An opinion piece by Dr Lukas Meier

It is a captivating portrait that shows a determined leader. When I joined the College last year and noticed the painting in our dining hall for the first time, I paused for a moment to investigate my feelings towards this man after whom the College is named. There was discomfort with his imperialist mindset; there was also admiration: for a prime minister who managed to defend his country against the Germans. I am German. And so there was also shame – and gratitude that I have always felt welcome in the UK, despite what had happened. The dark days, I said to myself with relief, are long gone. What are eighty years? A lifetime. An eternity. I have never had to experience war; my parents didn’t. And what my grandparents sometimes spoke about seemed unimaginably far away.

What becomes familiar slowly begins to escape awareness. We tend to take for granted what we have grown accustomed to. Churchill’s portrait was always there. Had it been removed, I would certainly have noticed. But as it remained present, I didn’t pay any further attention to the piercing eyes overlooking High Table.

The other day I was sitting in Hall again. Outside, it was already getting dark. I was eating alone, lost in thought: Russia had just invaded Ukraine, and I was trying to get to grips with the horrors unfolding. Suddenly I noticed a steady gaze directed at me. I turned my head just about an inch – it was Churchill. To my surprise, he appeared to look rather different. But certainly it was just the light. Gone was the comfortable temporal distance that I had felt when thinking about war. Gone was also the reassuring abstractness of darker times. Was he saying anything? Don’t take for granted what you have grown accustomed to.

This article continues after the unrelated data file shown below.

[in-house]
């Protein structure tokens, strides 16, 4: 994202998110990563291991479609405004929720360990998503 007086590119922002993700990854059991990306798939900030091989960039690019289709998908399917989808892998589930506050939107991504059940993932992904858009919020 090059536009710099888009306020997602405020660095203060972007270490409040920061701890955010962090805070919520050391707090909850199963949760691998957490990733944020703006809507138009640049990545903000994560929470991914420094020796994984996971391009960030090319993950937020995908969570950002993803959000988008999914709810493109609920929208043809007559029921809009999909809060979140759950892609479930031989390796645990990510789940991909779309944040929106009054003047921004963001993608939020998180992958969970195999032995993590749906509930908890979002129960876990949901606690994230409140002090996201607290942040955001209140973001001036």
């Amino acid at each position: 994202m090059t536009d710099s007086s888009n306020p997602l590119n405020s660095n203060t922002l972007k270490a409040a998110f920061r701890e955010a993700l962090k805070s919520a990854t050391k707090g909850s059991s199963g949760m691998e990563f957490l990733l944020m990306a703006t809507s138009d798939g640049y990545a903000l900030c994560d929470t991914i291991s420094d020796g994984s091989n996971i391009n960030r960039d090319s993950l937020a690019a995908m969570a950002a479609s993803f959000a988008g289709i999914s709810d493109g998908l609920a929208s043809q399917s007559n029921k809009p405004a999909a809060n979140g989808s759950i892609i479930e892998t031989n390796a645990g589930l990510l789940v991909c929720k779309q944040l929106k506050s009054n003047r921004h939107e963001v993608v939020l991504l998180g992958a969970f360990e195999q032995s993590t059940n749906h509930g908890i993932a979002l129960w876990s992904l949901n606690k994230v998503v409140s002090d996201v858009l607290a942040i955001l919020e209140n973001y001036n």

A painting of Sir Winston Churchill by John Leigh Pemberton

Dr Lukas J. Meier is a Junior Research Fellow at the University of Cambridge who specialises in bioethics and the philosophy of mind